Given that your child spends more than six hours a day in their school shoes, getting a good pair is important not only for their day-to-day comfort, but has also longer term consequences for their foot development. Ill-fitting school shoes can cause foot, knee and posture problems in adolescence and beyond.
At birth, babies have 22 soft, partially formed bones in their feet. By school age, the number of bones has increased to 45, and they start to harden and fuse through late childhood and adolescence. At this stage, ill-fitting shoes can interfere with the process, causing malformations in the completed bone set of 26 at the age of about 18. Even buying shoes too big – so the kids can “grow into them” – can cause problems by changing the way a child walks.
A good school shoe:
- Is flexible, but supportive – it should bend enough at the toe end of the foot to accommodate normal flexing when walking, but not bend in half, and there should be some resistance if you try to twist it between the heel and toe.
- Weighs about 250g – some are much heavier than this.
- Has no more or no less than one thumb-width of space between the end of the big toe and the shoe.
- Offers support for running and jumping on concrete and bitumen.
- Doesn’t have to be expensive – a more expensive shoe may last all year, but your child may grow out of it first. For younger kids with fast-growing feet, there are plenty of cheaper options which still meet the above criteria.
Find the right sports shoes
The type of shoe you need will depend on the sport you’re using it for: running shoes and court shoes have different characteristics because of the different movements and forces involved. Running shoes are designed for running forwards, while court shoes are designed for more side-to-side movement.
Then there is your running motion, and whether you hit the ground heel-first or on the midfoot or toe first, and the degree of foot pronation (how much, if at all, your foot rolls inward). For more on shoes and pronation, see our Running shoes buying guide.
High-tech foot scanners and gait analysers can help determine the best shoe to suit your characteristics, but their usefulness is dependent upon the skills of the person interpreting the information.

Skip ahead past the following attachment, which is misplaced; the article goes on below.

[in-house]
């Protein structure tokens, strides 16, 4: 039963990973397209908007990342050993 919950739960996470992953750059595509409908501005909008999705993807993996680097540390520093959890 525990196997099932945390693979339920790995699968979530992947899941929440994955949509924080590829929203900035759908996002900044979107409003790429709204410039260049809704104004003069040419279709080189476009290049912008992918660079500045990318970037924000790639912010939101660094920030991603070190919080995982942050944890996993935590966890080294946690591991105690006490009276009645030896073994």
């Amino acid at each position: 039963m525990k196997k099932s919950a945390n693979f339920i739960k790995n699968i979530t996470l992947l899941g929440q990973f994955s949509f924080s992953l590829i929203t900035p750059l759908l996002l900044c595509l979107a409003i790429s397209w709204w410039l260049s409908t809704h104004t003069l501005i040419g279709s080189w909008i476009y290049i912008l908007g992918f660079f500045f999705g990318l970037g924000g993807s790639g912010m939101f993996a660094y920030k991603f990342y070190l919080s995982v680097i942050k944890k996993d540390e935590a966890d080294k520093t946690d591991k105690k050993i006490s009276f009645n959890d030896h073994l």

Podiatrist Paul Bowles says most people need a stable sports shoe, and suggests the following tests to check for stability:
- The back of the heel (the heel counter) should be firm where it connects to the shoe.
- Running shoes should flex at the toe, but not in the middle, while court shoes should be stiff at the toes but flex in the middle.
- Hold the heel and toe and try twisting the shoe – it should be fairly rigid.
- The heel should be slightly raised compared to the front of the shoe.
Shoes designed to provide the feel of barefoot running wouldn’t meet these criteria. However, even though there’s no evidence they live up to claims of enhanced performance or preventing injuries, some people still prefer to run with them.
Buying shoes for ageing feet
As we age, our feet change too, with tendons and ligaments losing their elasticity and ability to ‘spring back’. This can result in feet gaining half a shoe size or more, as arches lower and the foot becomes flatter and longer, and perhaps also wider. We also lose the fat padding on the bottom of our feet, and by the age of 50 we’ve lost up to half the shock-absorbing ability of the foot pad.
- Sturdy, well-cushioned shoes with a firm sole, low heel, soft upper and plenty of room in the toe box is the ideal for all feet, but especially older feet.
- Make sure you get your feet remeasured when you buy, in case they’ve changed since last time.
- Shop in the afternoon, when your feet are slightly bigger due to swelling.